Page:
posted by: DrHunterSThompson | July 19, 2014  11:24am

DrHunterSThompson

Courts do not (or at least should not - that is legislating from the bench) overturn bad laws.  they overturn unconstitutional laws.

historian is correct when he says we are all experts on teachers, however, the onus is too heavily placed on teachers in my opinion for the total success of students.  certainly the student has the ability to excel as a result of their own initiative, however, the real problem in education is in early education, especially when it comes to parents.

why do students in affluent areas do better than those from poor areas? i would suggest the real reason is because parents become affluent because, in large part, due to their own education.  so they value education and begin reading to and with their kids at a early age.  they challenge them intellectually long before they hit the school system.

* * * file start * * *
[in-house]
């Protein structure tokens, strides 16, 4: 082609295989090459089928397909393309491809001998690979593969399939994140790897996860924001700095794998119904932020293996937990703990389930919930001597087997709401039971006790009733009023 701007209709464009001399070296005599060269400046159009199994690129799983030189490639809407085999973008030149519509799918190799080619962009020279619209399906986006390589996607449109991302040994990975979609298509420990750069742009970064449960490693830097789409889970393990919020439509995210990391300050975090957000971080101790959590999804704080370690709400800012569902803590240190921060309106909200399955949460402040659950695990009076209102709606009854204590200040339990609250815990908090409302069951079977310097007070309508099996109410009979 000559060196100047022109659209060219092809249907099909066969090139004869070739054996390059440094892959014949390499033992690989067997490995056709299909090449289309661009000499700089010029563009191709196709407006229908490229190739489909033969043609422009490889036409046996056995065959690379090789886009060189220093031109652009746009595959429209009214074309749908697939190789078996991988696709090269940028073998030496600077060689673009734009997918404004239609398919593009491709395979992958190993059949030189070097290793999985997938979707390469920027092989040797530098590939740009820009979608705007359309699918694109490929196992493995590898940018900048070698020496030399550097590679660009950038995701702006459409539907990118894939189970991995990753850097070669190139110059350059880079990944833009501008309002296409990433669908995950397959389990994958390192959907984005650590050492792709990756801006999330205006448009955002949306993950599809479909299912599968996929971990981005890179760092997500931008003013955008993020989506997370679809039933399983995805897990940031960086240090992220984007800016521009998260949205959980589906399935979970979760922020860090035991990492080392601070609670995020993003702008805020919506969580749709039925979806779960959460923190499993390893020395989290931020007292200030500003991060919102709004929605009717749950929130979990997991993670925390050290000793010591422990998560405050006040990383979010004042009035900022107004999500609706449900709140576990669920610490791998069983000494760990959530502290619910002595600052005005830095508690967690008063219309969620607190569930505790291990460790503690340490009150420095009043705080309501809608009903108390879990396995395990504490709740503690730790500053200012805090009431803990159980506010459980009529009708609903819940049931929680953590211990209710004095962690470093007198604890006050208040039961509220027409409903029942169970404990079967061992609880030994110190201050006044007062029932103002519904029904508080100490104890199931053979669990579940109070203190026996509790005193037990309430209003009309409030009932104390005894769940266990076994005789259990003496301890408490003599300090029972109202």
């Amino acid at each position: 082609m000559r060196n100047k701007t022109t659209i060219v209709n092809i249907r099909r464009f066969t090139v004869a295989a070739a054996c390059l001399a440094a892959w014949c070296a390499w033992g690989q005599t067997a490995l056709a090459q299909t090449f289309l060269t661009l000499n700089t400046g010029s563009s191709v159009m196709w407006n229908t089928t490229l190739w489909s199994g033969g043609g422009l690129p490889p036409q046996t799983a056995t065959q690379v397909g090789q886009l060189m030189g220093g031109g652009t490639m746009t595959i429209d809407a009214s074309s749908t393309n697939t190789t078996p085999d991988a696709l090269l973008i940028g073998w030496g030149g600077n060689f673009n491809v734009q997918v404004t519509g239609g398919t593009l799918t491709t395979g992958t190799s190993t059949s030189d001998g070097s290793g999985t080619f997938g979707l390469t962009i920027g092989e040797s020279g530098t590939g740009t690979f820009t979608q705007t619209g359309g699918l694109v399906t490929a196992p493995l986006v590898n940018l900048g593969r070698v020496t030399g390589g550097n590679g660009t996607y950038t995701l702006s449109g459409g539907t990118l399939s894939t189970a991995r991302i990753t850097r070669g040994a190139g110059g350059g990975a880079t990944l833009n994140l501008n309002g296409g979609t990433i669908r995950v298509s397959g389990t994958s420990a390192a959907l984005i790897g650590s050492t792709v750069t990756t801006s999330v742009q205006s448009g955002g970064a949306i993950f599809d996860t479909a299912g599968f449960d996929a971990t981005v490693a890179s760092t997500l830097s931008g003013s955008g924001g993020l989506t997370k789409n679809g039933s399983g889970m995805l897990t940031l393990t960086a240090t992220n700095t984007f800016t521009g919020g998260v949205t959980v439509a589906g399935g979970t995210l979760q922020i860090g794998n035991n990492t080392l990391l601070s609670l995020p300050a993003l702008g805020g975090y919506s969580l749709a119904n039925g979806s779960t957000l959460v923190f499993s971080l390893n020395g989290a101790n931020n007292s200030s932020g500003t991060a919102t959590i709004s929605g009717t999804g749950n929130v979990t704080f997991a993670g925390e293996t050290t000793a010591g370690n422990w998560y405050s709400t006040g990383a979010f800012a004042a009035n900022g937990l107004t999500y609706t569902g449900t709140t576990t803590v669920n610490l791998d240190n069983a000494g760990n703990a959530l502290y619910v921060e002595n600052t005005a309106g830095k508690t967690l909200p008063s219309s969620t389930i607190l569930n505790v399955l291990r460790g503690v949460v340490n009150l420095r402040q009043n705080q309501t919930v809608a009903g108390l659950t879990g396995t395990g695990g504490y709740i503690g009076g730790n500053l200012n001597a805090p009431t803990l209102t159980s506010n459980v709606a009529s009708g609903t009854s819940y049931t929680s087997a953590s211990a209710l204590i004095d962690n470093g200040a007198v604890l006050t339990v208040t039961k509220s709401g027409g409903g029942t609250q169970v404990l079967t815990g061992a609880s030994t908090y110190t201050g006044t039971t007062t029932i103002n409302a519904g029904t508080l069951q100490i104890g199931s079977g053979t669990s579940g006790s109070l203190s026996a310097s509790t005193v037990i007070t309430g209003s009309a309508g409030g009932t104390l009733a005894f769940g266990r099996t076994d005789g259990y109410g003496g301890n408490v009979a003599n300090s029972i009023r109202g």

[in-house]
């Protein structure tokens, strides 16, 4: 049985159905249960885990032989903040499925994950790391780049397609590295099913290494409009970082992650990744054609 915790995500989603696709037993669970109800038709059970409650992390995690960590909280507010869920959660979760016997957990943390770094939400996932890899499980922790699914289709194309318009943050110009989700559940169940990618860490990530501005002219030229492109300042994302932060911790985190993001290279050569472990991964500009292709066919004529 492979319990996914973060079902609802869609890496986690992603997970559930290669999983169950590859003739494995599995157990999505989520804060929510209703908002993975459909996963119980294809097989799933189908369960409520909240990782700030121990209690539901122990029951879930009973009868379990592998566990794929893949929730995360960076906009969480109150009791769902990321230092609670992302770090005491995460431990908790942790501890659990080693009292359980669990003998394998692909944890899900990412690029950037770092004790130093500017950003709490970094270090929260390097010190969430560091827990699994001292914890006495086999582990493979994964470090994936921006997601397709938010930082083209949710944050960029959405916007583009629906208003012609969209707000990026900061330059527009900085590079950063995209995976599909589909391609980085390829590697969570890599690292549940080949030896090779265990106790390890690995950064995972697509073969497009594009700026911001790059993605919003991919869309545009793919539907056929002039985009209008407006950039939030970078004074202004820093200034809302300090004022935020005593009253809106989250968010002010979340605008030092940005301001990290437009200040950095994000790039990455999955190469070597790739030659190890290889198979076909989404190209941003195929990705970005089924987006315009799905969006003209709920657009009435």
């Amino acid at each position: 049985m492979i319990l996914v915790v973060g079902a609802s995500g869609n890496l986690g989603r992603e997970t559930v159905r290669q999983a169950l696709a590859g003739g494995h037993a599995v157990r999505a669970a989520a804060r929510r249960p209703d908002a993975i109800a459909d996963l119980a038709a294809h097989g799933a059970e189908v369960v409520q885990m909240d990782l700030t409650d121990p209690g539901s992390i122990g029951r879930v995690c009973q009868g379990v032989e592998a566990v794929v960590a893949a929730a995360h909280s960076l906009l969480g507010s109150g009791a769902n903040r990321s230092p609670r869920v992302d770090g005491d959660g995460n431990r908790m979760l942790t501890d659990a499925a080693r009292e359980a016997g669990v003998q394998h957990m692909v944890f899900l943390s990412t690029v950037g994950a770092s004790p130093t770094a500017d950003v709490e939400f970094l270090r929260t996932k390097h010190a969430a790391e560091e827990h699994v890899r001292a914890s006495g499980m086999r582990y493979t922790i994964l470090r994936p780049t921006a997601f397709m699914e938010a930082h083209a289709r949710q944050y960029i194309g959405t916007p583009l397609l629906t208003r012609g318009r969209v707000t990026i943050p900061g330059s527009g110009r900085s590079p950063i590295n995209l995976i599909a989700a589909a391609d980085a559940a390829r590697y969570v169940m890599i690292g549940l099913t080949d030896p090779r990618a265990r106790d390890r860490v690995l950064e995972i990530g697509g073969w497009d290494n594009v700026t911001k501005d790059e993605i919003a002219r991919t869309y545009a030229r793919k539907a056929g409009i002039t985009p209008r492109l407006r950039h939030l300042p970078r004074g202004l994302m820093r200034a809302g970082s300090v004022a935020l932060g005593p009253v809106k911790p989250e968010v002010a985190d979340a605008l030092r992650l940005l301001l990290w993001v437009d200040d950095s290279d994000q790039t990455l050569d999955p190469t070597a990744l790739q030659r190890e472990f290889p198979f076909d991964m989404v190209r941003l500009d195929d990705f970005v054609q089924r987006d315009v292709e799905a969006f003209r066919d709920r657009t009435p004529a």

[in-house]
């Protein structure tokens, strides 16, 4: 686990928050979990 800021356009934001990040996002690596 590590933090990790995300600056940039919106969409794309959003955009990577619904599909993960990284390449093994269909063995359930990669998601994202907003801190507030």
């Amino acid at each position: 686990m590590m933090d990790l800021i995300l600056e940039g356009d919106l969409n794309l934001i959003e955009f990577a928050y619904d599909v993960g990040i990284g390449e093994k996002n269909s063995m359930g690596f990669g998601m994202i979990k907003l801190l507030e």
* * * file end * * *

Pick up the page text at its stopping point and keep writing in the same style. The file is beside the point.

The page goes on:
if we don’t fix parrenting and early education, nothing will ever change.

HST

posted by: Linda12 | July 19, 2014  4:46pm

Nationally close to 50% of teachers leave the profession within five years. I have known several teachers to be passed over and not receive due process rights. This can happen after the first year and up to the fourth year. In twenty one years at one school, I can recall about 8-10 cases. I also know of three individuals with due process rights who resigned or retired early when the process was started to get rid of them.  The number of teachers who leave when they are aware it is headed towards termination is never discussed. I also know building reps for the union who counsel them out.